Dengue. There are more than 120,000 cases of the disease in Malaysia last year.
Of course this disease is a huge health issue, and a burden on Malaysia. This disease is not a new one.
The prevention of this disease is not exactly difficult, but how is it that we are still failing to contain this disease from continuing to plague Malaysians?
World Health Organization (WHO) Director-General Margaret Chan has said in May 2016 that mosquito control “failures” as root causes of the ongoing Zika crisis in an address to the World Health Assembly.
Chan said that countries “dropped the ball” on mosquito control in the 1970s and called the ending of effective control practices a “massive policy failure.” She said that abandoning policies that kept mosquito numbers down set the stage for a resurgence of a disease that had “slumbered” for six decades in Africa and Asia, only to “wake up on a new continent to cause a global health emergency.”
In a nutshell, as it is evident at the world stage, this failure can also be attributed to the rise of dengue cases in Malaysia. Despite the millions of ringgit being spent on mosquito control, we are still using decades old technology without any attempts to innovate the way these disease carrying mosquitoes are dealt with.
“The definition of insanity is doing the same thing over and over again, but expecting different results.” This quote certainly rings true here.
It is widely known that mosquitoes has the capability to develop resistance towards chemical based pesticides used in fogging activities. Now there are reports emerging from Brazil that mosquito larvae are showing signs of resistance towards temephos.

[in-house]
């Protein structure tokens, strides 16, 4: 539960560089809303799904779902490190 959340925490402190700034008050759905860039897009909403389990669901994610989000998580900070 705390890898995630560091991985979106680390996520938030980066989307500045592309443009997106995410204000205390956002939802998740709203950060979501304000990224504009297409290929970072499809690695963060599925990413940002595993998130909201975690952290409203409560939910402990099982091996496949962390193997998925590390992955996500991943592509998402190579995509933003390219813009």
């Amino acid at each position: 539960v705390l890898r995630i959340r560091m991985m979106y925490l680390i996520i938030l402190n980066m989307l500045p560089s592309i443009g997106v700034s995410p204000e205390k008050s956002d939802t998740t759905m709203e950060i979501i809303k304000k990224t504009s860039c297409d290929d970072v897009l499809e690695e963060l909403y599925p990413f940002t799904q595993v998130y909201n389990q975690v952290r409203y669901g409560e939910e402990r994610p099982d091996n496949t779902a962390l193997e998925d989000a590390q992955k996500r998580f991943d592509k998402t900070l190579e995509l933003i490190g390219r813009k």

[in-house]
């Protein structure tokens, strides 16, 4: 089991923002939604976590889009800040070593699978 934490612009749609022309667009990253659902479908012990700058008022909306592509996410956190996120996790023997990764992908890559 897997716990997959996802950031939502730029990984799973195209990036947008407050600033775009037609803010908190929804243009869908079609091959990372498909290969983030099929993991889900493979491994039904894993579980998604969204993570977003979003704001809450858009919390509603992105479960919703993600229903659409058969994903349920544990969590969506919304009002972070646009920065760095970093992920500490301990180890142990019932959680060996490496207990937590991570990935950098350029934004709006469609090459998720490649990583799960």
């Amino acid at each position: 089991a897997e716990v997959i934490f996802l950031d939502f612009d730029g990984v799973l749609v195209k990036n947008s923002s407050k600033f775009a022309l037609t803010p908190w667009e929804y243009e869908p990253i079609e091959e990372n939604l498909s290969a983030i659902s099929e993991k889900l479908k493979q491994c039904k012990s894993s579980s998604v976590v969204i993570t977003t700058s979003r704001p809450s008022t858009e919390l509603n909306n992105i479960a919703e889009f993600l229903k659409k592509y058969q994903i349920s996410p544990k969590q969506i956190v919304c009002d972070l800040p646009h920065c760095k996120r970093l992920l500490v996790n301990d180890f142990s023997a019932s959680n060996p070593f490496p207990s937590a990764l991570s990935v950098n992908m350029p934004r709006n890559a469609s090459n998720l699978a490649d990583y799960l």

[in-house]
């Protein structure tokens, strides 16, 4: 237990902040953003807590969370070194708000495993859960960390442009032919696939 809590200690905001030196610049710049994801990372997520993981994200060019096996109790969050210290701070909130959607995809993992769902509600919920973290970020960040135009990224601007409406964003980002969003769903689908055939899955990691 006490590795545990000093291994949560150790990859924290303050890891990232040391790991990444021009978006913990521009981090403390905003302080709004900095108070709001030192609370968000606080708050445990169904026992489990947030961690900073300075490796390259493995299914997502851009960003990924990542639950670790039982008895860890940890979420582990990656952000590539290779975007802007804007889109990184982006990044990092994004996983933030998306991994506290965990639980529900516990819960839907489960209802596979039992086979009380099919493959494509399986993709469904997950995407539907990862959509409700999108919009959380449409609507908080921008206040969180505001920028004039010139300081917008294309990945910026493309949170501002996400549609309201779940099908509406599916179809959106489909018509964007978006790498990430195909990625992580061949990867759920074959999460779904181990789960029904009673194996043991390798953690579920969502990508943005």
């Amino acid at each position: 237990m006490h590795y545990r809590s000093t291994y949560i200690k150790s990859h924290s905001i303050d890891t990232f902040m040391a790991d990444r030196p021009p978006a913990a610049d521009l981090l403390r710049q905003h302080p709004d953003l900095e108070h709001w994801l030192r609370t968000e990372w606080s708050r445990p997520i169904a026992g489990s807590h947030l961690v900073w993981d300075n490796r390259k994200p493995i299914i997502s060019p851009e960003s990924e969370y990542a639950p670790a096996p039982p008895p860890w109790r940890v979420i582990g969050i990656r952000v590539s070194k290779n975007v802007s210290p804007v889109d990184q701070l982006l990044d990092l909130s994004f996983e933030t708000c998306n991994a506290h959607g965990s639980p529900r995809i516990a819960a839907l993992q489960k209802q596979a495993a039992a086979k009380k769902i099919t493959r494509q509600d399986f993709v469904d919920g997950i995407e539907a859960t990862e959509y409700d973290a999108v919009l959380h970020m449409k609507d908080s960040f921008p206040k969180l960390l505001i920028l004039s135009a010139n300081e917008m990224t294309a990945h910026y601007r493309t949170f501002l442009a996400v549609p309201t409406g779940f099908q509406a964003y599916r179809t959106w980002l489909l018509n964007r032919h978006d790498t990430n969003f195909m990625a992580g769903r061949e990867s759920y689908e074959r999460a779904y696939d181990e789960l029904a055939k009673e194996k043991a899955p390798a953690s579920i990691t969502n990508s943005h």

Mateus Chediak et al of the Universidade Federal de Viçosa, Departamento de Entomologia, Viçosa, MG, Brasil, in a report entitled “Spatial and temporal country-wide survey of temephos resistance in Brazilian populations of Aedes aegypti” concluded that, “temephos resistance in Brazilian populations of the Aedes aegypti mosquito spread during the 12-year survey period, showing that resistance is now widespread and there is little hope of achieving effective mosquito control with this insecticide. Alternative insecticides aided by the preventive elimination of potential mosquito breeding sites are necessary.”
We need new ideas. We need new innovations.
This is where EntoGenex has succeeded in creating an effective biolarvicide to control the population of mosquito larvae. Unlike the chemical based temephos, MOUSTICIDE is made using a mosquito peptide, and as such, mosquito larvae will not be able to develop resistance towards it.
We expect this innovative product will overcome this resistance crisis. Support and innovative community engagement in applying these innovations are crucial.